Helen Raine is our Conservation Specialist in Hawai'i. Originally from the United Kingdom, she worked in several countries before landing on Kaua'i where she now lives with her family.
Below, Helen talks about her early interests and career, and how her present job working with waterbirds and wetlands in Hawai’i is reminiscent of her work in the U.K. It turns out there are similarities in these otherwise disparate islands–not in the species you might see, but in the conversations about wetlands and sea level rise.
I started my conservation career working in Zambia and Peru carrying out baseline biodiversity studies, quite a change from the ecosystems I was familiar with. That’s where I first got into birds and it was a steep learning curve! I went from recognizing only the most common U.K. species to learning 300 rainforest birdcalls for point counts. When I returned to the U.K., I worked in the County of Suffolk with Natural England, the U.K. equivalent of U.S. Fish and Wildlife Service. Instead of the relatively intact landscapes I had seen in Africa and South America, I was now working on small sites with a single protected species like the like the Great Crested Newt, or entire swathes of the Suffolk coast that had been heavily manipulated by humans but were still home to significant numbers of internationally important waterfowl and waders.
After a subsequent three year stint with BirdLife Malta working on seabirds, I made the move to Hawai‘i. I was seven months pregnant, with a toddler in tow, and will be forever grateful for how kind and welcoming people were. I had no idea what to expect–the islands aren’t particularly well known in Europe and people tend to think of Hawai‘i as a resort rather than an evolutionary hotspot! Oddly, Hawai‘i actually has more in common with the U.K. than you would think, at least when it comes to wetland habitat and climate change, and of course both are islands!
In the early 2000s, sea level rise was already a hot topic in Suffolk. Freshwater wetlands are close to the ocean there, separated by dunes or man-made dikes. A rising seawater level was changing the freshwater environments important to many waterbirds and there was heated debate about whether to hold the line with seawalls, or let seawater flood the wetlands in a controlled way. Compounding the issue, people’s homes were falling into the sea, making for some emotional meetings. To keep the seawater out, one man had built his own cliff structure out of earth, but it was adversely affecting a Site of Special Scientific Interest–just one example of the conflicting interests revolving around sea level rise.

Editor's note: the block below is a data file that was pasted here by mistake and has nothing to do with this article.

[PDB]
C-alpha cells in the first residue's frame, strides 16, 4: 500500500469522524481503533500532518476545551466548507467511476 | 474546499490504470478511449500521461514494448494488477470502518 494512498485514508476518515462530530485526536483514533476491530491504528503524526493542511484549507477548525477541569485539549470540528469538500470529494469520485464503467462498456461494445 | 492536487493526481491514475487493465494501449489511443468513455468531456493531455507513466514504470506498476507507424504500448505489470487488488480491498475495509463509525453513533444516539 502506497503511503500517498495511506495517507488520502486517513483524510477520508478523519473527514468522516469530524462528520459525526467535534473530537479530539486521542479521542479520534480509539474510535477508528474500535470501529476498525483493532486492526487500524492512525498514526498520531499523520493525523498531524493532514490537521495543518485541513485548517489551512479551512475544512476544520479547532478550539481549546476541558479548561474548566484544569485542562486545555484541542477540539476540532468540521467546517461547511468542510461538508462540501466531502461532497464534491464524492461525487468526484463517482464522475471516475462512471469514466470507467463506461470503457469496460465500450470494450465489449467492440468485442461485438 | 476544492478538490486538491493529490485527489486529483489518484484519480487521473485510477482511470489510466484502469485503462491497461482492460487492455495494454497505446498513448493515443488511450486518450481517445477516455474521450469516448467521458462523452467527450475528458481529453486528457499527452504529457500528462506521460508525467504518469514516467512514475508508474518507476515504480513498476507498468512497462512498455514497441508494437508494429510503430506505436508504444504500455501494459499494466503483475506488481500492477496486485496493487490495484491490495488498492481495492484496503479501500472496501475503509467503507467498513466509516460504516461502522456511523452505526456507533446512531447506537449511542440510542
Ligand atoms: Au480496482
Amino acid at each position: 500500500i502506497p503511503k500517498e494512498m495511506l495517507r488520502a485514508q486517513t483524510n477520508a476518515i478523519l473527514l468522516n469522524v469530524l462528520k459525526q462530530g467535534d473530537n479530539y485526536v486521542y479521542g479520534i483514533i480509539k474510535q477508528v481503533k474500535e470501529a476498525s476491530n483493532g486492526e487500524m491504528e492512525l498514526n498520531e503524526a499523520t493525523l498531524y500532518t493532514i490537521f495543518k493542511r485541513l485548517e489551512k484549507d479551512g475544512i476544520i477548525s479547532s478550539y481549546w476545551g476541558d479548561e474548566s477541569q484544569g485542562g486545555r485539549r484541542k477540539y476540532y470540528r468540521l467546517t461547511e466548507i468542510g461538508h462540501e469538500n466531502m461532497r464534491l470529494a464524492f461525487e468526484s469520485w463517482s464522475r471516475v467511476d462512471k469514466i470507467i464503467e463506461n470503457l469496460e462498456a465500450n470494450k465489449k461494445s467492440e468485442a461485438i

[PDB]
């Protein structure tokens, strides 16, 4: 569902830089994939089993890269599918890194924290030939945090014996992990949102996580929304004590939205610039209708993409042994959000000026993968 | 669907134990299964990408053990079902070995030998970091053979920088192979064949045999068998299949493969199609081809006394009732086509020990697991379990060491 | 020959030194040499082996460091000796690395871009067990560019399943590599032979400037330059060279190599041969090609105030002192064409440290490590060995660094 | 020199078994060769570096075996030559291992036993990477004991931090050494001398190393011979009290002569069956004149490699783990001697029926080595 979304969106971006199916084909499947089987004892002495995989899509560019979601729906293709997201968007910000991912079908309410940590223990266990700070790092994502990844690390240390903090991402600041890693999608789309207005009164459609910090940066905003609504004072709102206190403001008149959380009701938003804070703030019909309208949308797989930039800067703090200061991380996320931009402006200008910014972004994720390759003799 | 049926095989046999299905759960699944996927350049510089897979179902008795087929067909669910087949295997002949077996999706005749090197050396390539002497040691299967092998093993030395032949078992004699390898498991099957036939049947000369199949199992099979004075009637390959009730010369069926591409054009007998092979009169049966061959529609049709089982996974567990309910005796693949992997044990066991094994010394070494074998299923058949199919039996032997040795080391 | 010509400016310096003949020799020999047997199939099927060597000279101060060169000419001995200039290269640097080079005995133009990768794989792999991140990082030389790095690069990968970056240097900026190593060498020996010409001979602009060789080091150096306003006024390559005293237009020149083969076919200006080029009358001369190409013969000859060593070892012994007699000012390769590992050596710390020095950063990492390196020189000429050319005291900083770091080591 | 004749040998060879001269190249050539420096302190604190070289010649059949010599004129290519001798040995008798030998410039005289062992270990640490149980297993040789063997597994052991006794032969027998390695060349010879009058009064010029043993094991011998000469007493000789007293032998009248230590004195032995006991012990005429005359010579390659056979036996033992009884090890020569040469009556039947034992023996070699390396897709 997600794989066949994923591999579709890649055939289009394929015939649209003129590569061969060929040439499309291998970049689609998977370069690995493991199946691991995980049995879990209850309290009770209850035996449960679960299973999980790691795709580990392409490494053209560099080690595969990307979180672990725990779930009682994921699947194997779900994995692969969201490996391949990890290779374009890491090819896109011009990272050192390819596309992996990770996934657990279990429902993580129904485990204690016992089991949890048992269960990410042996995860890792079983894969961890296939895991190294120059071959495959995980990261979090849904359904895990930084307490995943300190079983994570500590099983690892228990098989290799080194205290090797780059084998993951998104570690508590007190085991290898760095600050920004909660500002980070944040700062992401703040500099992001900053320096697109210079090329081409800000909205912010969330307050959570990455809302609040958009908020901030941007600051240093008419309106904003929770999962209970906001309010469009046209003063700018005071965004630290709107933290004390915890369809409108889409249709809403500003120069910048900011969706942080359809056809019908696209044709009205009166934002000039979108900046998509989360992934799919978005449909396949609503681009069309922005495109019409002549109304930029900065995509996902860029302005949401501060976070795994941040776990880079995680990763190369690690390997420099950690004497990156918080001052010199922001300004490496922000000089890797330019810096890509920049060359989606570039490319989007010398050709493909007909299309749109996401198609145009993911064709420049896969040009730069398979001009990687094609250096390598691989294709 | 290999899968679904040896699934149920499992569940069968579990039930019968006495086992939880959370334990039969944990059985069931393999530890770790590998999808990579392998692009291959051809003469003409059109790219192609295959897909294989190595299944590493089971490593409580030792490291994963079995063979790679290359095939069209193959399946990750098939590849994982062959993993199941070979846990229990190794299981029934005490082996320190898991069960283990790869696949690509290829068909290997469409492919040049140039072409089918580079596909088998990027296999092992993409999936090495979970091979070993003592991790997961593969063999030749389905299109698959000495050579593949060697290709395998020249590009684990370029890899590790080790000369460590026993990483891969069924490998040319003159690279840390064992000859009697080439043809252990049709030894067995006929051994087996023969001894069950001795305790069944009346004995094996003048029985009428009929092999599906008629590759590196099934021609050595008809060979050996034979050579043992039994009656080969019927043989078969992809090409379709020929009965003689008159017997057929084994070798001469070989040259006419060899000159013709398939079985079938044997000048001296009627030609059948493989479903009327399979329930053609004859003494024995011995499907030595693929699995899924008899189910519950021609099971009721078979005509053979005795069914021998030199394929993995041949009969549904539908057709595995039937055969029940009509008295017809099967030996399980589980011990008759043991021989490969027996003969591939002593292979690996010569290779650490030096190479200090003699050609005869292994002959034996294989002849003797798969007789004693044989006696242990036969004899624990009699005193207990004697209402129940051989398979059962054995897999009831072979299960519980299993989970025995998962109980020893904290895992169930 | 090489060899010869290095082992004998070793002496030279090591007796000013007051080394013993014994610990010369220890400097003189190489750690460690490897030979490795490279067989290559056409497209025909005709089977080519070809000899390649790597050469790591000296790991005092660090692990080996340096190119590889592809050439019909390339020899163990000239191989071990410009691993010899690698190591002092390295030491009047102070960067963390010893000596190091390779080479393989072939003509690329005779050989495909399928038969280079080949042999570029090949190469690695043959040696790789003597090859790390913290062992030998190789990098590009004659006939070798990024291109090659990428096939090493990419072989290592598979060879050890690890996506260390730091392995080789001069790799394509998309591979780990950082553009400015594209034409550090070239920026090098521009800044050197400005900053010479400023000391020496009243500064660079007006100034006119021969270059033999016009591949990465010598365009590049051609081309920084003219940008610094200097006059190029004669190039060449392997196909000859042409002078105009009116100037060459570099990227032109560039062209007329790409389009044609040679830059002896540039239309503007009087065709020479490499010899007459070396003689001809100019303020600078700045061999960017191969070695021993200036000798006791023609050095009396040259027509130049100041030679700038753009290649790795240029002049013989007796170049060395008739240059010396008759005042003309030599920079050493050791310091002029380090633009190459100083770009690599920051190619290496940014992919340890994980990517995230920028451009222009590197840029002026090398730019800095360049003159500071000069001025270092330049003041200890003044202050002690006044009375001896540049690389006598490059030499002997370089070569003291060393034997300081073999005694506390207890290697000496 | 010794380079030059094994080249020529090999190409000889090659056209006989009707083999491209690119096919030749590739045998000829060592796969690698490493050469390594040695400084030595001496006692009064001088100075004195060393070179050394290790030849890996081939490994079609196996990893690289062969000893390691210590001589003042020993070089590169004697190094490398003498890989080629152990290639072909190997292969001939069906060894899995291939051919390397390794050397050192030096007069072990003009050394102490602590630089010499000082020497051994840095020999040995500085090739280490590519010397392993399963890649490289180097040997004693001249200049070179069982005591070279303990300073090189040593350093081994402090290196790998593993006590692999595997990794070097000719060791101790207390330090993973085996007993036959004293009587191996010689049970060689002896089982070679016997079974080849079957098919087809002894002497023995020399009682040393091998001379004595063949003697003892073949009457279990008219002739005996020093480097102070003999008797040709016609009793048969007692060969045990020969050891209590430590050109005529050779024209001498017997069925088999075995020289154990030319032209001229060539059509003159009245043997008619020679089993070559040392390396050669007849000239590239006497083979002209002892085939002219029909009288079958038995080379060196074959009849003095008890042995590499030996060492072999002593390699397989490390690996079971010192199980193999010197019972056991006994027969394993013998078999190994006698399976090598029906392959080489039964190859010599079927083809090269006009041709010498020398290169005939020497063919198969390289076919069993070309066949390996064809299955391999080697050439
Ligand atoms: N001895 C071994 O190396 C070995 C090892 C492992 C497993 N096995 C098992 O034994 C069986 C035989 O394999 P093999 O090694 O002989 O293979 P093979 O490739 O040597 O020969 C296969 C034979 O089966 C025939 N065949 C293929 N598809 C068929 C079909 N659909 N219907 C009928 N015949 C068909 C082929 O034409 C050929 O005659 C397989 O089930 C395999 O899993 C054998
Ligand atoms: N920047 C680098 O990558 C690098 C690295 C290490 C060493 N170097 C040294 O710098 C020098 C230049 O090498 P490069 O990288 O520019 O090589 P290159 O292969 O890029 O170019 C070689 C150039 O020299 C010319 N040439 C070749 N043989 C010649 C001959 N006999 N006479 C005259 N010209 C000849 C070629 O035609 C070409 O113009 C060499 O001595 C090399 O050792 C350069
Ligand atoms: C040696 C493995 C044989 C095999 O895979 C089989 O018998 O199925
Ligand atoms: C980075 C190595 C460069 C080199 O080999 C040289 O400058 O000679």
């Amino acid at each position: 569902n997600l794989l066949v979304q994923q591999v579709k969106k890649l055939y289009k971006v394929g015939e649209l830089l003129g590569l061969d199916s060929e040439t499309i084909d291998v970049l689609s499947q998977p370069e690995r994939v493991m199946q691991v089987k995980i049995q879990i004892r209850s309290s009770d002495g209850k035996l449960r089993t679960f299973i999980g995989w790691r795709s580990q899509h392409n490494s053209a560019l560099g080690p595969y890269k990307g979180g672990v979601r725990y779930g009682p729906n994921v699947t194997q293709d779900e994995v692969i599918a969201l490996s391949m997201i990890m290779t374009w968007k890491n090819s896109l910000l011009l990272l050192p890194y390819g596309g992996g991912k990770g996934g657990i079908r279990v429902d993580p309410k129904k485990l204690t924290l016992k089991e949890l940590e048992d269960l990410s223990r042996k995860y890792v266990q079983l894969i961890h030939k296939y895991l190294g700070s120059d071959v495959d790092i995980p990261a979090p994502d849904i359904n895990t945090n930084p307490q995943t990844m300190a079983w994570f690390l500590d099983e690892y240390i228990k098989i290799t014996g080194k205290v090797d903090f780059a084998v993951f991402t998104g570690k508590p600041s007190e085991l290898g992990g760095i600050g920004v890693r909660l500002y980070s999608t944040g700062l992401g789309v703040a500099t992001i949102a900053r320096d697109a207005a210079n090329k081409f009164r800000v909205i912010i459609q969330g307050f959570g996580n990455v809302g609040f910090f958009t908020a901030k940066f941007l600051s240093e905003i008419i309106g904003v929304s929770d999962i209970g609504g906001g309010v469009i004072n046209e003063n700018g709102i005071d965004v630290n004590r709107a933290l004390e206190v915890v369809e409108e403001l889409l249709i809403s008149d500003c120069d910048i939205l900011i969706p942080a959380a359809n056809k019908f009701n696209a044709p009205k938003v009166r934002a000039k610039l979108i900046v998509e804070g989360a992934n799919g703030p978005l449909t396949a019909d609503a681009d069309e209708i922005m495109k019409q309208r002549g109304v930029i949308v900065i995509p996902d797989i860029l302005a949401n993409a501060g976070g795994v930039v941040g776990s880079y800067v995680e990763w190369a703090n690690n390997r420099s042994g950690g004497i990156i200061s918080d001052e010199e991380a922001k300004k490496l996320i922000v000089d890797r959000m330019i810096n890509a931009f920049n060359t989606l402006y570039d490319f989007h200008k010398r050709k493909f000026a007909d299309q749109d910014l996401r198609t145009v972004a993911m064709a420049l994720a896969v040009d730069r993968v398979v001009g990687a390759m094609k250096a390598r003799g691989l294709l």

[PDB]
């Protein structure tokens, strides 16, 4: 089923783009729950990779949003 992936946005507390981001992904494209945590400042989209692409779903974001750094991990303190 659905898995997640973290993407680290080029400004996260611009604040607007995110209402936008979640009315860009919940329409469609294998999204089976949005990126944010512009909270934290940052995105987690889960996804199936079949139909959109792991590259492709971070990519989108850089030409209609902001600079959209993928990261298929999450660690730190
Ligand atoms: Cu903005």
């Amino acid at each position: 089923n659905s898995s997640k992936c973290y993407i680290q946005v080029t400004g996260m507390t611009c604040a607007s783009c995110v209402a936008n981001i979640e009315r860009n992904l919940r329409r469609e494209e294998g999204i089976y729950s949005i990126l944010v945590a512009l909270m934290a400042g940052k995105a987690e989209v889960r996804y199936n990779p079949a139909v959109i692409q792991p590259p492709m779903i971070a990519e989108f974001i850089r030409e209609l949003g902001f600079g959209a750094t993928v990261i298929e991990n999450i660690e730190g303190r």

People in Hawai‘i are having very similar conversations in 2021. Sea level rise is poised to inundate homes and wetlands here too, but there is greater recognition now that we can’t necessarily build our way out of the climate crisis. We realize that working with nature might work better; in many ways, that’s a return to traditional Hawaiian practices. We might lose some wetlands to saltwater inundation, just as we did in the U.K., but restoring others further away from the ocean can be part of the solution. Those wetlands will help to slow flood waters, trap sediment, reduce pollutants, and support waterbird populations as well as protecting reefs, homes and property. It’s a wetland win-win.
While the conversations I had in the U.K. and am having in Hawaiʻi have similarities, the specific solutions need to be place-based which keeps me learning. In Hawaiʻi, our challenges are also different and the stakes are incredibly high. The ‘alae‘ula or Hawaiian Common Gallinule (Gallinula chloropus sandvicensis) and koloa maoli or Hawaiian Duck (Anas wyvilliana) are each down to only about 1,000 birds. That would blow your average conservationist’s mind in England and it helps to keep me motivated!